Silvia Saccardo, Carnegie Mellon University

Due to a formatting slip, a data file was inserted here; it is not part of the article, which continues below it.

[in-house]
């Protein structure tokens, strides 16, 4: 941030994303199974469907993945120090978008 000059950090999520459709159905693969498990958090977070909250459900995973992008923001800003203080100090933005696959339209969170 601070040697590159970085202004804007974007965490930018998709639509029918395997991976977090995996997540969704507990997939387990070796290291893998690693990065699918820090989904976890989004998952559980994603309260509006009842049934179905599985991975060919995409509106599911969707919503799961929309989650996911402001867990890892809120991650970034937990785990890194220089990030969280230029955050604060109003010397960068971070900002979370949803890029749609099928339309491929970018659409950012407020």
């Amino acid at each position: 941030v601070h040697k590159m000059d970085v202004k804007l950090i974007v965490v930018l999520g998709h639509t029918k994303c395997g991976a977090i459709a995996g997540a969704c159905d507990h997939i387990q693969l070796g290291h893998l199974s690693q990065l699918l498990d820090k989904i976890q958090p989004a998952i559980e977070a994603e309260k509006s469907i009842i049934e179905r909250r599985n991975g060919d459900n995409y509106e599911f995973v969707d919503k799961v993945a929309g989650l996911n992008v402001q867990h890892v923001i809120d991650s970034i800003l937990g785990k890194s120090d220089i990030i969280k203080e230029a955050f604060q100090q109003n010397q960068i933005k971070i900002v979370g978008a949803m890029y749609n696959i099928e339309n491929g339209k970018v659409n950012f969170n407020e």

ABSTRACT: Do people anticipate the conditions that enable them to manipulate their beliefs when confronted with unpleasant information? We investigate whether individuals seek out the “cognitive flexibility” needed to distort beliefs in self-serving ways, or instead attempt to constrain it, committing to unbiased judgment. Experiments with 6500 participants, including financial and legal professionals, show that preferences are heterogeneous: over 40% of advisors prefer flexibility, even if costly. Actively seeking flexibility does not preclude belief distortion. Individuals anticipate the effects of cognitive flexibility and their choice to pursue it responds to incentives, suggesting some sophistication about the cognitive constraints to belief distortion.
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